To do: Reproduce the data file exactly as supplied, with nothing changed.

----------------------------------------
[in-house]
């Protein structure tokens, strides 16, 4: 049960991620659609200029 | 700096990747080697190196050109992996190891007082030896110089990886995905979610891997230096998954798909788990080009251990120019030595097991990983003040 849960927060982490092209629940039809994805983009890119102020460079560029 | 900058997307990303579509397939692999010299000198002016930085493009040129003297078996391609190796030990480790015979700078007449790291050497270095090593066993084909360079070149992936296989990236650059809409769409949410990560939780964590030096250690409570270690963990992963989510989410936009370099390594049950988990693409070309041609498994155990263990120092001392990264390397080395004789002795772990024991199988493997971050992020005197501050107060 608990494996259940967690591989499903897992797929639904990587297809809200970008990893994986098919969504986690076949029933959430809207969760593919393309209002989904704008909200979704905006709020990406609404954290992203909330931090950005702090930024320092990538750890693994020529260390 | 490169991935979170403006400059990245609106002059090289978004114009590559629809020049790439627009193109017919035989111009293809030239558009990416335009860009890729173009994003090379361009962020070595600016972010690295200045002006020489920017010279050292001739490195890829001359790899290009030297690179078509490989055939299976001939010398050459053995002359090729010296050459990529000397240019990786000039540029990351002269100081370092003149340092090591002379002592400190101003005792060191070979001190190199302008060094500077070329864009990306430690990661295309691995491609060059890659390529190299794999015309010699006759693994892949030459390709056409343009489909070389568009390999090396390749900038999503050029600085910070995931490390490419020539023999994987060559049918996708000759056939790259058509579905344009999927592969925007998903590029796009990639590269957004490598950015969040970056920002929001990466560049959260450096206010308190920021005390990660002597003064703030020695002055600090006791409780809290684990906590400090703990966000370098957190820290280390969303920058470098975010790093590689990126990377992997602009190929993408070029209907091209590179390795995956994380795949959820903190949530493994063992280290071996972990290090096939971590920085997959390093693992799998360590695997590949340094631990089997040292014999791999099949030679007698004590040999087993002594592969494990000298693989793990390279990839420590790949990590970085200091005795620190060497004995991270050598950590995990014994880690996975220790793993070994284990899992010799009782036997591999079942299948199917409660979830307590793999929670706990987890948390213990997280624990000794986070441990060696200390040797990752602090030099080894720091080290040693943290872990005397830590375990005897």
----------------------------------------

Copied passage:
[in-house]
């Protein structure tokens, strides 16, 4: 049960991620659609200029 | 700096990747080697190196050109992996190891007082030896110089990886995905979610891997230096998954798909788990080009251990120019030595097991990983003040 849960927060982490092209629940039809994805983009890119102020460079560029 | 900058997307990303579509397939692999010299000198002016930085493009040129003297078996391609190796030990480790015979700078007449790291050497270095090593066993084909360079070149992936296989990236650059809409769409949410990560939780964590030096250690409570270690963990992963989510989410936009370099390594049950988990693409070309041609498994155990263990120092001392990264390397080395004789002795772990024991199988493997971050992020005197501050107060 608990494996259940967690591989499903897992797929639904990587297809809200970008990893994986098919969504986690076949029933959430809207969760593919393309209002989904704008909200979704905006709020990406609404954290992203909330931090950005702090930024320092990538750890693994020529260390 | 490169991935979170403006400059990245609106002059090289978004114009590559629809020049790439627009193109017919035989111009293809030239558009990416335009860009890729173009994003090379361009962020070595600016972010690295200045002006020489920017010279050292001739490195890829001359790899290009030297690179078509490989055939299976001939010398050459053995002359090729010296050459990529000397240019990786000039540029990351002269100081370092003149340092090591002379002592400190101003005792060191070979001190190199302008060094500077070329864009990306430690990661295309691995491609060059890659390529190299794999015309010699006759693994892949030459390709056409343009489909070389568009390999090396390749900038999503050029600085910070995931490390490419020539023999994987060559049918996708000759056939790259058509579905344009999927592969925007998903590029796009990639590269957004490598950015969040970056920002929001990466560049959260450096206010308190920021005390990660002597003064703030020695002055600090006791409780809290684990906590400090703990966000370098957190820290280390969303920058470098975010790093590689990126990377992997602009190929993408070029209907091209590179390795995956994380795949959820903190949530493994063992280290071996972990290090096939971590920085997959390093693992799998360590695997590949340094631990089997040292014999791999099949030679007698004590040999087993002594592969494990000298693989793990390279990839420590790949990590970085200091005795620190060497004995991270050598950590995990014994880690996975220790793993070994284990899992010799009782036997591999079942299948199917409660979830307590793999929670706990987890948390213990997280624990000794986070441990060696200390040797990752602090030099080894720091080290040693943290872990005397830590375990005897």